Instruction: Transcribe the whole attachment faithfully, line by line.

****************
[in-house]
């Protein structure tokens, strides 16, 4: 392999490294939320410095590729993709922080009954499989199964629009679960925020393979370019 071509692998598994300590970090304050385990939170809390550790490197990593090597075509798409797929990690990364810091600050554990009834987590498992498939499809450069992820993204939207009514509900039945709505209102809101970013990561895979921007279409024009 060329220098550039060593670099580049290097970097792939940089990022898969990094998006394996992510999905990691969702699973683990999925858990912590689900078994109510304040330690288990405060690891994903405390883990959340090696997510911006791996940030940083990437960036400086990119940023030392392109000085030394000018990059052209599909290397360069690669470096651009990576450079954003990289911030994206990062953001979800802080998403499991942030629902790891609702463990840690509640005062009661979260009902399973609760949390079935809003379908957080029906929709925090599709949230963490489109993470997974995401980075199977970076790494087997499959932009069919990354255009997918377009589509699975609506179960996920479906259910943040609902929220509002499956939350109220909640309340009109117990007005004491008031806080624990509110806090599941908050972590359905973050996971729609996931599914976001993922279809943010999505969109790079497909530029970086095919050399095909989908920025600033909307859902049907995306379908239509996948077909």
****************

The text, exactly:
[in-house]
């Protein structure tokens, strides 16, 4: 392999490294939320410095590729993709922080009954499989199964629009679960925020393979370019 071509692998598994300590970090304050385990939170809390550790490197990593090597075509798409797929990690990364810091600050554990009834987590498992498939499809450069992820993204939207009514509900039945709505209102809101970013990561895979921007279409024009 060329220098550039060593670099580049290097970097792939940089990022898969990094998006394996992510999905990691969702699973683990999925858990912590689900078994109510304040330690288990405060690891994903405390883990959340090696997510911006791996940030940083990437960036400086990119940023030392392109000085030394000018990059052209599909290397360069690669470096651009990576450079954003990289911030994206990062953001979800802080998403499991942030629902790891609702463990840690509640005062009661979260009902399973609760949390079935809003379908957080029906929709925090599709949230963490489109993470997974995401980075199977970076790494087997499959932009069919990354255009997918377009589509699975609506179960996920479906259910943040609902929220509002499956939350109220909640309340009109117990007005004491008031806080624990509110806090599941908050972590359905973050996971729609996931599914976001993922279809943010999505969109790079497909530029970086095919050399095909989908920025600033909307859902049907995306379908239509996948077909």